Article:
While I’m actually still working on this one, I think we have developed a bit of a knack for taking compliments. It is very common here to give compliments to your friends, and at first it made me super uncomfortable. I’ve had compliments about my “jade arms”, my “3D face”, and my “beautiful nail shape”, which all left me completely embarrassed and occasionally speechless. With time, however, I’ve learned to take my well-practiced American/European self-deprecation and turn it into a humble reply followed by a reciprocating compliment. A very useful skill!
Another really useful skill we’ve definitely sharpened over these two years is our ability to focus. Noise essentially means nothing to us now. The daily (very early) singing street sweeper, the constant construction clatter, the whirring of air filters, all sorts of clamoring people and blaring traffic are so easily blocked out now. Living in close quarters with 8 million other people has allowed us to focus our attention as never before, which is something we’ll forever appreciate as we intend to continue city living for the foreseeable future.
In the process of all this development, another set of skills has subsequently been brought to our attention in China: communication methods. It’s clear to me now that words are not truly needed for communication. Gestures, facial expressions, pictures, and so many other visual cues end up being more than sufficient. I’ve actually really enjoyed exploring work-arounds for complex topics such as how to get the grocery store people to understand the fundamentals of American life (ie we need deodorant, garlic powder, and tortillas to sustain life!). We’ve also refined our questioning techniques because in English, questions can be complicated and often ambiguous – another skill I had no idea I needed. And if all else fails, we’ve learned to embrace the complex language of emojis and stickers (although my students say my particular style is old-school…and not in the cool way).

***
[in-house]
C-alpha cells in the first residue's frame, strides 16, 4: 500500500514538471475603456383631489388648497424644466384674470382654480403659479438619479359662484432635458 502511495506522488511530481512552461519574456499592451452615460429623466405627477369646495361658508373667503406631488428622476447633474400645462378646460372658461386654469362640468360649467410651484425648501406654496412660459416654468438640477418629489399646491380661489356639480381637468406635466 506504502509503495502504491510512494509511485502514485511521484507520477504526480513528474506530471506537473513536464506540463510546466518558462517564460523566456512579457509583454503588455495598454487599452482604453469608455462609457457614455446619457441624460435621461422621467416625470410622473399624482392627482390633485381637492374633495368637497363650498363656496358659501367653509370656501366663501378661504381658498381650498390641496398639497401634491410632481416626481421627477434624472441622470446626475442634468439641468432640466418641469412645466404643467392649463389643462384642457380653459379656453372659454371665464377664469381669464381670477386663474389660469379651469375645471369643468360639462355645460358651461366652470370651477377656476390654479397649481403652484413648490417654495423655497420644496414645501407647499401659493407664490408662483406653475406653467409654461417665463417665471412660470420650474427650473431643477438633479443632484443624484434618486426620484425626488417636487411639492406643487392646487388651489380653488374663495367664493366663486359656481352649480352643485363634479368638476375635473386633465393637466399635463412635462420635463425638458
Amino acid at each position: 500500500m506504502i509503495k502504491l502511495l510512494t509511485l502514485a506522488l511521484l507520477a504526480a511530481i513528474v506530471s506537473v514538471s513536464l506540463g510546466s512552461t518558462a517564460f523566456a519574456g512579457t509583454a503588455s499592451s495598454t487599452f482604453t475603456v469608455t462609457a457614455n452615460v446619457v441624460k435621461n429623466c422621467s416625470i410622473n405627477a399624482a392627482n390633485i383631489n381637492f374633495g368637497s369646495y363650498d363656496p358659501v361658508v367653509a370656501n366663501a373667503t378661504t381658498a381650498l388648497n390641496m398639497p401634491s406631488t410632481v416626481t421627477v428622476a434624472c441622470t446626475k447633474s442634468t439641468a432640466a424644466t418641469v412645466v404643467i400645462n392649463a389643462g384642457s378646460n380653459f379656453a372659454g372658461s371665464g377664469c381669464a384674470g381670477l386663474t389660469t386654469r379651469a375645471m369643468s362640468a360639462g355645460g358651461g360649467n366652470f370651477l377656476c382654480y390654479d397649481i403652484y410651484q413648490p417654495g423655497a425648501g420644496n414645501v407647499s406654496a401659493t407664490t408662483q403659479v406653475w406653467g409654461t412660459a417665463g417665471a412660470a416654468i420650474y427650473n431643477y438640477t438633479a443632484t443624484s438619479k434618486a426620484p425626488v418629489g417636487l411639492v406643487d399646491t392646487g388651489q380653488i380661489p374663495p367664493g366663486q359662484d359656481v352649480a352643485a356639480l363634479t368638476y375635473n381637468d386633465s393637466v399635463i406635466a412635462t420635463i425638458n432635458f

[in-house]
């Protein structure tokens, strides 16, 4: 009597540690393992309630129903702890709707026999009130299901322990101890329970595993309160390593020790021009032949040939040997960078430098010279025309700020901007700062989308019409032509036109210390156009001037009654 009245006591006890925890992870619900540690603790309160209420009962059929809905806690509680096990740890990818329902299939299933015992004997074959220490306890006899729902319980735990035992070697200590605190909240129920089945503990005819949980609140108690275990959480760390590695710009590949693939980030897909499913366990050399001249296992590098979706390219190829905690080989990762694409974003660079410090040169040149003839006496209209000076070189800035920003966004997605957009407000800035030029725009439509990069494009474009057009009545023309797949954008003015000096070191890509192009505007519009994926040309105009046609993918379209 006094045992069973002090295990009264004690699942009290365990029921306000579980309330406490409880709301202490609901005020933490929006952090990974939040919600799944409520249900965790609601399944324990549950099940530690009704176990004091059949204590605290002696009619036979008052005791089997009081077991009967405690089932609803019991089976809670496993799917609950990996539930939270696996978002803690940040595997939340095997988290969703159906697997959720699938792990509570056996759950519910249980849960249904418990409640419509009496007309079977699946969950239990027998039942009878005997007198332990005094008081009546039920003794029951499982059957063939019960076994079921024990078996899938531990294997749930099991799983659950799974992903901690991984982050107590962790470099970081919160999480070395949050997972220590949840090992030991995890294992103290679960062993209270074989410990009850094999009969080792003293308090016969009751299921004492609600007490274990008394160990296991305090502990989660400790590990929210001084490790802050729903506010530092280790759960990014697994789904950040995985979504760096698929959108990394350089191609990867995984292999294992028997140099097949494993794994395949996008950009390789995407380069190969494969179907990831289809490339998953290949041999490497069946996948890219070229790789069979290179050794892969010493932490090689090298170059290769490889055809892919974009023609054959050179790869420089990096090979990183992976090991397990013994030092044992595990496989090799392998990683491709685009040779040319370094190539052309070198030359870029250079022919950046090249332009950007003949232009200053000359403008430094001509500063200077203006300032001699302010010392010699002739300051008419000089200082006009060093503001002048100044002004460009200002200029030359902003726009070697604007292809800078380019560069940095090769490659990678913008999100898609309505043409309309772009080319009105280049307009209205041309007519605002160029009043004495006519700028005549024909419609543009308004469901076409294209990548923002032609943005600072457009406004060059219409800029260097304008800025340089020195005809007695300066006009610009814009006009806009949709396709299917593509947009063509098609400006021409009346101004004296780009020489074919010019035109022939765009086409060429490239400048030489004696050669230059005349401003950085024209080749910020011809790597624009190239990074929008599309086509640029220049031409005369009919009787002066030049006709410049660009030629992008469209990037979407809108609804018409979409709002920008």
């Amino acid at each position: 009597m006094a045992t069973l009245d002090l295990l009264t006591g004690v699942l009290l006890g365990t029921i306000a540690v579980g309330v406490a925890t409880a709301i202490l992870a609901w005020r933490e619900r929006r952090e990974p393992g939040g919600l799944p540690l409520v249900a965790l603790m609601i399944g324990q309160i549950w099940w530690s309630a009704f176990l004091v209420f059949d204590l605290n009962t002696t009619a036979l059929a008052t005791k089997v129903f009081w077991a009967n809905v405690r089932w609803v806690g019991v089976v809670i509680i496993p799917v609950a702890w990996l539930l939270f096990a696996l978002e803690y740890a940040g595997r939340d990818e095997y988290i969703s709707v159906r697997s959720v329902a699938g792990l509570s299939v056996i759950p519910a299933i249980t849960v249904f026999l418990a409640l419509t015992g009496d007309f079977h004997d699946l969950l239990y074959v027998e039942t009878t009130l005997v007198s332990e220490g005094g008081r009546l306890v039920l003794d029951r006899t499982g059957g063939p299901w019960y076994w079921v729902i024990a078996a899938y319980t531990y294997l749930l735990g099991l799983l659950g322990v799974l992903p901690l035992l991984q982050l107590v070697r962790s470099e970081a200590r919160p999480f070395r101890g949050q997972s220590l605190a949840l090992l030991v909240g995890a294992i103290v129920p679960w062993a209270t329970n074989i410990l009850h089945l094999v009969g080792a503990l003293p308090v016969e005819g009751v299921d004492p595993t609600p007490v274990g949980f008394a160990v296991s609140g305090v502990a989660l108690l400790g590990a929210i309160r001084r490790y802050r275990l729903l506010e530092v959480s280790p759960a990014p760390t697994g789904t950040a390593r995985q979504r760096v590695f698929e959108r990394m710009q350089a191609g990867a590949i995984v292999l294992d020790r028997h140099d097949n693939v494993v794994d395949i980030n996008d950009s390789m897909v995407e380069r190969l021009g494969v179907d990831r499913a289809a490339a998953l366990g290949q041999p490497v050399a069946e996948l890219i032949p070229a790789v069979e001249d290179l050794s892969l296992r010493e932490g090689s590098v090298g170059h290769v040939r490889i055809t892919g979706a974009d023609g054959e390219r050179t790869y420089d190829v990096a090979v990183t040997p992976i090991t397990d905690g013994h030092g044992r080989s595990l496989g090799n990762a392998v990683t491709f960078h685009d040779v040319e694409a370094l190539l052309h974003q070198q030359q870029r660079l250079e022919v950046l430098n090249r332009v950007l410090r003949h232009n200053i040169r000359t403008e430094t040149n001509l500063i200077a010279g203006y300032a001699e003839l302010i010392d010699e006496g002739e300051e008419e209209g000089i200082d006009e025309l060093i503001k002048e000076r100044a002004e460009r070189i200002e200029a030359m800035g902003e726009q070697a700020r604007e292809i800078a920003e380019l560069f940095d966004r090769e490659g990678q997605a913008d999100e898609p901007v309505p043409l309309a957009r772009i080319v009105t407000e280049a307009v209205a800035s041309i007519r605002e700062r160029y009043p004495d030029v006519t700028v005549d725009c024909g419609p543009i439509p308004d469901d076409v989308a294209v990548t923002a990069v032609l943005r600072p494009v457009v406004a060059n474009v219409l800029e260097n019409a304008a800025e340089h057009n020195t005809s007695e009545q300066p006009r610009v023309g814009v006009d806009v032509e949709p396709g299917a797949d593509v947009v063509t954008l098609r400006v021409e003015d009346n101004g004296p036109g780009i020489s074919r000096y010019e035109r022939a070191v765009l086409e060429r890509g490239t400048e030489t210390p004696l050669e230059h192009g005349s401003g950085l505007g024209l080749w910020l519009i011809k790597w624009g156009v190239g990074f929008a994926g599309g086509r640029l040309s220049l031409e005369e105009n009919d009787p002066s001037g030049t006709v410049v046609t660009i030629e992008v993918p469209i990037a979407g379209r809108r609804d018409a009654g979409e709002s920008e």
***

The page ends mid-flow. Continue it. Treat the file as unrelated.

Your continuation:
There are also a handful of cultural skills we’ve been able to adopt such as the precise methods of selecting, brewing, and sipping some of the finest teas in the world. With that, has also come the ability to drink and occasionally be splashed by scalding hot water. We’ve also perfected our chopsticks skills. I actually now prefer them to a knife and fork, which Tucker finds a little strange, but hey, I’m adaptable. 😉 And finally, one more modern skill we’ve picked up: the art of online shopping. I was never really into Cyber Monday and often failed at buying products online in the US only to end up giving them away rather than attempting a return and redo. But here in China, we’ve become experts at scanning reviews, looking for the tiniest details in photos, measuring twice and buying once. Taobao has been our teacher, and I can’t wait to test out my new found talent on Amazon when we next visit the US.
So many useful skills and so many new perspectives and changes to our collective mindset. I have to thank China and my Chinese culture guides for so effortlessly guiding us through 20 months of one of the most demanding self-development courses I’ve ever been a part of. Just like when we left Poland, I was sure there were changes we’d undergone that would forever be a part of us, and so it is with China as well. Living in a new place changes you, and for that I’m thankful.